The space between the two parties isn't vast and has both major parties fighting over it (despite the fact that only some of the middle is actually even "moderates" anyway as opposed to apathetics or such), and there is also space to the outside of both parties, at each end of the stick, which the people pushing this strategy pretend doesn't exist. The Republicans have been inclusive of the end that they're closer to, while the Democrats have been shunning the end that they're closer to. One of these choices has been winning; the other has been losing. (Just like the fact that, in a legislature, given the choice between actually fighting for a policy and just giving your opponents whatever they want, one of those choices tends to result in policies going your way, and the other tends to result in policies going your opponents' way.)

Exactly. And the way to do that is not to keep abandoning them, betraying them, ignoring them, and telling them they don't matter.

I might agree, depending on your meaning. If you mean ignoring agreement on most issues because of disagreement on one issue, then ya, that's dumb. But it's not what I see disengaged liberals doing. What they're doing is not-voting because the only choices we're given won't do anything for us on any issue. Some might sound like liberals while running, as Bill "a vote for me is a vote for Change" Clinton did while saying things like "the government can and should do more for the people", and as Barrack "hope and change" Obama did during his duel with Hillary over which one would be more hostile to Big Businesses (while turning back the rising of the ocean), but once they're in office, if it's just business as usual, what good did electing them do?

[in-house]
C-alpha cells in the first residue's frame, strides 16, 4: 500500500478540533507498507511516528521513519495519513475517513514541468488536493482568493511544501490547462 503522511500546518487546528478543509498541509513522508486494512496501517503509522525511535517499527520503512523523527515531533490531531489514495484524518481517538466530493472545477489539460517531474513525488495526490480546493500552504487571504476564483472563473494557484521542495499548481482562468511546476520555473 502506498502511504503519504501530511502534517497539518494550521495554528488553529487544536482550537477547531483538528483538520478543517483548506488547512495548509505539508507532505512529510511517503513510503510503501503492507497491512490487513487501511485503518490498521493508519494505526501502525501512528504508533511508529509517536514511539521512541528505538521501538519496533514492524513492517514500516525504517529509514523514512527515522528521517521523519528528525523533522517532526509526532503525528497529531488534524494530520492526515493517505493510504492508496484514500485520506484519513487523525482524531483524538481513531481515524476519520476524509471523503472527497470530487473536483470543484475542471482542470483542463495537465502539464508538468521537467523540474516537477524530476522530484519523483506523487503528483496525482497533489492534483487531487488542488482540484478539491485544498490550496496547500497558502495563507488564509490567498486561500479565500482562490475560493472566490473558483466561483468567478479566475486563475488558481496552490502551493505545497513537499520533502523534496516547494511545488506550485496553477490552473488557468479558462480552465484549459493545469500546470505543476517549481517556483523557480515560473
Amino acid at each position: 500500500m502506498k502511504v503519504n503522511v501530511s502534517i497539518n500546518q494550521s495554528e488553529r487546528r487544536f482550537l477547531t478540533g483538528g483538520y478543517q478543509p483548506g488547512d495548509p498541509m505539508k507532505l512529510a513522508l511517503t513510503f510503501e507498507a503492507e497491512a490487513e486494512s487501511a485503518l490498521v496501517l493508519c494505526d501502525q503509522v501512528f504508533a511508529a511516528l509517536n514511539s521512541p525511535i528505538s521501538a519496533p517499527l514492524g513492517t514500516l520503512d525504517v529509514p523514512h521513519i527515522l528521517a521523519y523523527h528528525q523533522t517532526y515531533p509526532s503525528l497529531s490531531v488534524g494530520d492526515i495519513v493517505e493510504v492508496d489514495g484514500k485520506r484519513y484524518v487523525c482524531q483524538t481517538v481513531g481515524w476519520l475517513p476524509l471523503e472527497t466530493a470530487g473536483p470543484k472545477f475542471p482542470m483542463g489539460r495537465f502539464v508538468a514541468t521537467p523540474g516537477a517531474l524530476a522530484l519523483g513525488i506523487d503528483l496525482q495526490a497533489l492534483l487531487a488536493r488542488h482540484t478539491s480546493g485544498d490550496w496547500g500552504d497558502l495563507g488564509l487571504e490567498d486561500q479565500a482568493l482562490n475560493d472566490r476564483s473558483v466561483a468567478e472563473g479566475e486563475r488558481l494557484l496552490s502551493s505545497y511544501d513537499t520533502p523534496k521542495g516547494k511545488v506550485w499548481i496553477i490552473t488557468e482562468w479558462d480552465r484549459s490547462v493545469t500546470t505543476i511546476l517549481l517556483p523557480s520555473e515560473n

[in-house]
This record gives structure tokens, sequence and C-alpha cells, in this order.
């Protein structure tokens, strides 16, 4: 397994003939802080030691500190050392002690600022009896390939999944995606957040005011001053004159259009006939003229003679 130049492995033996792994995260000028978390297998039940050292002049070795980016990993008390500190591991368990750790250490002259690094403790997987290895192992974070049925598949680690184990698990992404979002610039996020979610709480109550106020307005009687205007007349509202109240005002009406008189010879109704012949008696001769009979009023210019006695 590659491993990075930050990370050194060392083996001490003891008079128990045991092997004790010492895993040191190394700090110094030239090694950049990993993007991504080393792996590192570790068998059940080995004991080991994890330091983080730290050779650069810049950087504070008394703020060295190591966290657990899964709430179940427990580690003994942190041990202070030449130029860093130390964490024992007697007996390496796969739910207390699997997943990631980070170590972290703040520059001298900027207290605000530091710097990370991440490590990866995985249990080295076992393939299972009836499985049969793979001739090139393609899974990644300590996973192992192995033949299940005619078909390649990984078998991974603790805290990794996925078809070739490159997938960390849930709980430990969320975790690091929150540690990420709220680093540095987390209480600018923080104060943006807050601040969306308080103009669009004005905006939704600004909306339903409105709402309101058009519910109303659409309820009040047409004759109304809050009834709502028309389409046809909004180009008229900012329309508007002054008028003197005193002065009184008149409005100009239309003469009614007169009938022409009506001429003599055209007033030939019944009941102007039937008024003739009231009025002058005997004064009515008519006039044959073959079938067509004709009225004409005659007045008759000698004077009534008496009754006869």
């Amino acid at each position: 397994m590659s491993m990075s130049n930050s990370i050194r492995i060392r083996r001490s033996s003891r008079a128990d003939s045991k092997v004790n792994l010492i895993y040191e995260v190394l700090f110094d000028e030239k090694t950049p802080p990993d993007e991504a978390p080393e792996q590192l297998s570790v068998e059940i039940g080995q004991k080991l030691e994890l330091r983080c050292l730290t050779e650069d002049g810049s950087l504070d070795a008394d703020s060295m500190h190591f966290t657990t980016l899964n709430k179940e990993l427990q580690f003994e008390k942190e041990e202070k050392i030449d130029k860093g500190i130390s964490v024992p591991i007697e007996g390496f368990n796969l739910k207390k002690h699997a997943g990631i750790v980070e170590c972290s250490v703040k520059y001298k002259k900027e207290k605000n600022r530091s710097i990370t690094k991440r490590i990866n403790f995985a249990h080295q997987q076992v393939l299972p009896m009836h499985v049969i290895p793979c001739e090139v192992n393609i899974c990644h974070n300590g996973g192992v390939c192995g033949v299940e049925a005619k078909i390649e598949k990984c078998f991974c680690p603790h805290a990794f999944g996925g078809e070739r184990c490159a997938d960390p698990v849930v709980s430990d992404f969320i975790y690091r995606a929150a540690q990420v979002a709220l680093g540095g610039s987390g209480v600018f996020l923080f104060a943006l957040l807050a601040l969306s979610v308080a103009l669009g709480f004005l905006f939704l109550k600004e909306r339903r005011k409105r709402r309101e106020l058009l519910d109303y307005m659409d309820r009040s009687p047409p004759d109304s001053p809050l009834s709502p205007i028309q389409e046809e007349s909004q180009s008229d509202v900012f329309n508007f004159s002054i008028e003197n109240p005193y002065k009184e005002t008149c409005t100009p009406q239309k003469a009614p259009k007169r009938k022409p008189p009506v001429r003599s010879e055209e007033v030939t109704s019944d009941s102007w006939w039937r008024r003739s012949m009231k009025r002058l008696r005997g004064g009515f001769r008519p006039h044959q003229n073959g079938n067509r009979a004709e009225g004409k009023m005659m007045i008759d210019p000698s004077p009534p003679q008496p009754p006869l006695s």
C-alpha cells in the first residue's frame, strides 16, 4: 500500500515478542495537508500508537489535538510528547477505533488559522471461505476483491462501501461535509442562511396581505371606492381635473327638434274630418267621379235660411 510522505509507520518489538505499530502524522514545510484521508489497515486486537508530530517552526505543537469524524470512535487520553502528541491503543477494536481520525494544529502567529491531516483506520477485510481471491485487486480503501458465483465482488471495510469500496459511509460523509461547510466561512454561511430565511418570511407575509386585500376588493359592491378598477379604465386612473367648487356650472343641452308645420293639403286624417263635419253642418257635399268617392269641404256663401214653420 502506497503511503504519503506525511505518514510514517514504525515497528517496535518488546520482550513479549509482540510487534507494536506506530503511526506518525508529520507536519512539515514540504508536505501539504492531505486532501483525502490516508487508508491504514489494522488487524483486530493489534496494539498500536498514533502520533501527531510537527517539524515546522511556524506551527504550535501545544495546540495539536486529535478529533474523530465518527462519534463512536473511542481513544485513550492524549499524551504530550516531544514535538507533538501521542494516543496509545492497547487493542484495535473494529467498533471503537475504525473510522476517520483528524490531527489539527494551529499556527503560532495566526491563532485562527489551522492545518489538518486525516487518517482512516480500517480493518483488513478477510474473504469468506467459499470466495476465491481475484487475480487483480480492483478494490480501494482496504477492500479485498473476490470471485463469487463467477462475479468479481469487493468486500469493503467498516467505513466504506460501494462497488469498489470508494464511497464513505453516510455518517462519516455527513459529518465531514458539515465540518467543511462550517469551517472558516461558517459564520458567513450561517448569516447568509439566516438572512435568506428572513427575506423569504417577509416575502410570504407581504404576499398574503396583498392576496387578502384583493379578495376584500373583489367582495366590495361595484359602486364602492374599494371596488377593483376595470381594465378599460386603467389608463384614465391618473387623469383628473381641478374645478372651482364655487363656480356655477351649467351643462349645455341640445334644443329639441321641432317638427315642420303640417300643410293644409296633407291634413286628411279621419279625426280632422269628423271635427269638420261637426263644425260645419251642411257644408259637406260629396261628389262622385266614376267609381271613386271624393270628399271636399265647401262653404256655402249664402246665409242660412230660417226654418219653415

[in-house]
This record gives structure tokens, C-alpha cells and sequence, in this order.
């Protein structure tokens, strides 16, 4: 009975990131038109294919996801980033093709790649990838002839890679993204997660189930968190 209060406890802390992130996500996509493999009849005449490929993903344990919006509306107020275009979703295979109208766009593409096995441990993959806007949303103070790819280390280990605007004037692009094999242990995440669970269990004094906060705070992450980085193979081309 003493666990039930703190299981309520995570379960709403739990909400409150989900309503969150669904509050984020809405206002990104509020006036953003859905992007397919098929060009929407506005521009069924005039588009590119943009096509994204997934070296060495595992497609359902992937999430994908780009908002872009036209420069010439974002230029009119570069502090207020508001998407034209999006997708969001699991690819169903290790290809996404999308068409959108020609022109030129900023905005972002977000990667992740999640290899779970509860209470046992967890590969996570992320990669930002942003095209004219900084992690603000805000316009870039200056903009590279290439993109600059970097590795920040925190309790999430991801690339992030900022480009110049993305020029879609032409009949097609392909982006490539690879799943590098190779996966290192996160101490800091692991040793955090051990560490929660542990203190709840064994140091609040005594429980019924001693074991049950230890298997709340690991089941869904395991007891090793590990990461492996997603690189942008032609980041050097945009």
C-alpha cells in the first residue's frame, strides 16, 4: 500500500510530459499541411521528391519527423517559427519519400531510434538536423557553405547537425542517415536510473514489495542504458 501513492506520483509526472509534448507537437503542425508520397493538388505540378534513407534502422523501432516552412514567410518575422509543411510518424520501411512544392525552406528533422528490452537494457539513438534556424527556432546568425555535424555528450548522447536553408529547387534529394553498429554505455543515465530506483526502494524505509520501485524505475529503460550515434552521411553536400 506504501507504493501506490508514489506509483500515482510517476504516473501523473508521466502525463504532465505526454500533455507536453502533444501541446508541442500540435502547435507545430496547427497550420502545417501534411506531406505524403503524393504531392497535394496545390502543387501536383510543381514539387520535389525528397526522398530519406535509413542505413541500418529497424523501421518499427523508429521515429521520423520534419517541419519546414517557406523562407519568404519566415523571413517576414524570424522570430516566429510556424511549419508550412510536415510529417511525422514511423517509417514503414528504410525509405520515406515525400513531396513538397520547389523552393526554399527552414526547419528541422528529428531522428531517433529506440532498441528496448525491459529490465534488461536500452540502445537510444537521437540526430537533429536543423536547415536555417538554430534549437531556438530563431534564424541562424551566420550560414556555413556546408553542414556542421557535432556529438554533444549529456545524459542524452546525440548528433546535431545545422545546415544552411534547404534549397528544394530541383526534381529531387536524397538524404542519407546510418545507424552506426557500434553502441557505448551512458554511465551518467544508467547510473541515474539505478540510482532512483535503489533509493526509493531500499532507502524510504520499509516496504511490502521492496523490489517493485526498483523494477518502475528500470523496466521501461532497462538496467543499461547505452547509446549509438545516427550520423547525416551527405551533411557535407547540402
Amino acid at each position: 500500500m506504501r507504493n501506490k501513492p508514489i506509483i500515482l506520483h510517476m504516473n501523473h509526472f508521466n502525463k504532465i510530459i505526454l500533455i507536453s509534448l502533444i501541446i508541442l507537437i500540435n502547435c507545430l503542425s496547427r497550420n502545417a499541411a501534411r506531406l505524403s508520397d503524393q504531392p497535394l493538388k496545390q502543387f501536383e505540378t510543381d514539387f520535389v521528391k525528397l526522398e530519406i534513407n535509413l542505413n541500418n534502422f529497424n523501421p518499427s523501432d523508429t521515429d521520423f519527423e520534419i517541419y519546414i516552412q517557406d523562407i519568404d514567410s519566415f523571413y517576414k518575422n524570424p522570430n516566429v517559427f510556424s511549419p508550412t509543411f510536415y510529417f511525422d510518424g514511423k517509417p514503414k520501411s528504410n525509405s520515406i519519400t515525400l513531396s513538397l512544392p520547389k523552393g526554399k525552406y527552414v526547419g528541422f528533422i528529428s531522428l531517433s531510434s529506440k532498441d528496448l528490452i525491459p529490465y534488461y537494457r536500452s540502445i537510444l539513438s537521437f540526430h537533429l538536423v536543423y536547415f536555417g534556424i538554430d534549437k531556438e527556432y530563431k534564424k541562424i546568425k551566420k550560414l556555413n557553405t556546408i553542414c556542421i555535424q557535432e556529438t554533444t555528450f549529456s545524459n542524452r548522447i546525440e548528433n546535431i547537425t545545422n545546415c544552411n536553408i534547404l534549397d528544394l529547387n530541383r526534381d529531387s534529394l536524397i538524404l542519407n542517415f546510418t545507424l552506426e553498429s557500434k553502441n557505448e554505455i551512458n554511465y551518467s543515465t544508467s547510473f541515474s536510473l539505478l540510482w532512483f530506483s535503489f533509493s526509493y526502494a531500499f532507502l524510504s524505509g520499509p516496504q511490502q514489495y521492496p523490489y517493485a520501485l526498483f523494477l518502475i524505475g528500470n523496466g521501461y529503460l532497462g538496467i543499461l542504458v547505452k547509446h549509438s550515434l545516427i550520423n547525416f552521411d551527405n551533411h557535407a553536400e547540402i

That's what the people you're arguing against want.
All you have to do is show me these great huge Progressive numbers, and I'm your boy.

I didn't say you have to "discipline" the Progressives if you're a Democrat. I said you have to engage them, involve them, sell them on the horrors that continued GOP leadership are. But give back* to the progressive wing... it's the history of the 20th century until the last year, at least. Three steps forward, one step back. This year it's been more like five steps back. The crap that Presidents get away with via Executive Orders is out of control, but no one wants to address that. Like campaign reform, the topic is taboo because it's where their bread-and-butter is.

*This is where the Bernie wing lost it. Hillary ameliorated her stance on a number of things and it became proof that she's "No True Progressive"... a litmus test. There are "no true progressives" and "no true conservatives" in give-and-take mainstream politics. Be content that your party's candidate has taken pages from your book. (That's assuming it's actually "your" party and you don't take your volleyball and go home because someone fails a litmus test.)

Keep your eye on the prize. In this case, it's a negative prize - stopping the Republicans. The Communists and Republicans in China figured this out seventy-five years ago. Why is it so hard for well-educated Americans?
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Old 28th January 2018, 04:45 AM   #117